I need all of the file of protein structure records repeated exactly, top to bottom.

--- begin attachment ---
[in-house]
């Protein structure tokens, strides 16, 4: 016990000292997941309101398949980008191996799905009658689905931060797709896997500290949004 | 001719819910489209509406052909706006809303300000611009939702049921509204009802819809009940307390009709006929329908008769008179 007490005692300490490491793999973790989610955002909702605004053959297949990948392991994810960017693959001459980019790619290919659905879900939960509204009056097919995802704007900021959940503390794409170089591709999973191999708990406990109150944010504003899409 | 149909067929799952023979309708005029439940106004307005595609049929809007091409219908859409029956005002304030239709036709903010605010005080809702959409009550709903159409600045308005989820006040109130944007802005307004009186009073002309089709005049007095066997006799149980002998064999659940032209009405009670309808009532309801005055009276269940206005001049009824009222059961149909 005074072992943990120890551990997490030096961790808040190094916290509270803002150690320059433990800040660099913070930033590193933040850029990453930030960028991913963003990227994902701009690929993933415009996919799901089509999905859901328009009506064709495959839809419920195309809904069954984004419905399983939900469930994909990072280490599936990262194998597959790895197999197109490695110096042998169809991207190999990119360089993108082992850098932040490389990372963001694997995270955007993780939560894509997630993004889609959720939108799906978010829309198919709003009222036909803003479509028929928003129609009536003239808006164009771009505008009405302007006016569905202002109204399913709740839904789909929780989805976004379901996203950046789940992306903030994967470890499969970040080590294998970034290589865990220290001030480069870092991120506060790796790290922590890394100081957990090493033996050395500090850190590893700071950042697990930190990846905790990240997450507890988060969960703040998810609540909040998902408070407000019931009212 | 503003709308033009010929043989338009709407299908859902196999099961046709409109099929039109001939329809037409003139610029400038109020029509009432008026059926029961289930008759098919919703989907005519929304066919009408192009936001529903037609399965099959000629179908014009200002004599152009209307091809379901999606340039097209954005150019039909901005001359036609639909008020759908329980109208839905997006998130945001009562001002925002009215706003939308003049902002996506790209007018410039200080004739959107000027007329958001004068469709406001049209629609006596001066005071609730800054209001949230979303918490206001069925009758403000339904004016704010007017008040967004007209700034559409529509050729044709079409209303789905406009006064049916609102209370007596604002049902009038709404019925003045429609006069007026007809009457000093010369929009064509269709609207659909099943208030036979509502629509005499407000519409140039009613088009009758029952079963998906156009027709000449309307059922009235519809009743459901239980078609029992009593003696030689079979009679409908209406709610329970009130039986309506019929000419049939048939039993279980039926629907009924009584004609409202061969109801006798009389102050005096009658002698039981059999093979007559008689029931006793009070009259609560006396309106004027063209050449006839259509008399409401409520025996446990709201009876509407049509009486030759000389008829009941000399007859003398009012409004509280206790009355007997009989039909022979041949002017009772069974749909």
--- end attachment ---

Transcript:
[in-house]
């Protein structure tokens, strides 16, 4: 016990000292997941309101398949980008191996799905009658689905931060797709896997500290949004 | 001719819910489209509406052909706006809303300000611009939702049921509204009802819809009940307390009709006929329908008769008179 007490005692300490490491793999973790989610955002909702605004053959297949990948392991994810960017693959001459980019790619290919659905879900939960509204009056097919995802704007900021959940503390794409170089591709999973191999708990406990109150944010504003899409 | 149909067929799952023979309708005029439940106004307005595609049929809007091409219908859409029956005002304030239709036709903010605010005080809702959409009550709903159409600045308005989820006040109130944007802005307004009186009073002309089709005049007095066997006799149980002998064999659940032209009405009670309808009532309801005055009276269940206005001049009824009222059961149909 005074072992943990120890551990997490030096961790808040190094916290509270803002150690320059433990800040660099913070930033590193933040850029990453930030960028991913963003990227994902701009690929993933415009996919799901089509999905859901328009009506064709495959839809419920195309809904069954984004419905399983939900469930994909990072280490599936990262194998597959790895197999197109490695110096042998169809991207190999990119360089993108082992850098932040490389990372963001694997995270955007993780939560894509997630993004889609959720939108799906978010829309198919709003009222036909803003479509028929928003129609009536003239808006164009771009505008009405302007006016569905202002109204399913709740839904789909929780989805976004379901996203950046789940992306903030994967470890499969970040080590294998970034290589865990220290001030480069870092991120506060790796790290922590890394100081957990090493033996050395500090850190590893700071950042697990930190990846905790990240997450507890988060969960703040998810609540909040998902408070407000019931009212 | 503003709308033009010929043989338009709407299908859902196999099961046709409109099929039109001939329809037409003139610029400038109020029509009432008026059926029961289930008759098919919703989907005519929304066919009408192009936001529903037609399965099959000629179908014009200002004599152009209307091809379901999606340039097209954005150019039909901005001359036609639909008020759908329980109208839905997006998130945001009562001002925002009215706003939308003049902002996506790209007018410039200080004739959107000027007329958001004068469709406001049209629609006596001066005071609730800054209001949230979303918490206001069925009758403000339904004016704010007017008040967004007209700034559409529509050729044709079409209303789905406009006064049916609102209370007596604002049902009038709404019925003045429609006069007026007809009457000093010369929009064509269709609207659909099943208030036979509502629509005499407000519409140039009613088009009758029952079963998906156009027709000449309307059922009235519809009743459901239980078609029992009593003696030689079979009679409908209406709610329970009130039986309506019929000419049939048939039993279980039926629907009924009584004609409202061969109801006798009389102050005096009658002698039981059999093979007559008689029931006793009070009259609560006396309106004027063209050449006839259509008399409401409520025996446990709201009876509407049509009486030759000389008829009941000399007859003398009012409004509280206790009355007997009989039909022979041949002017009772069974749909």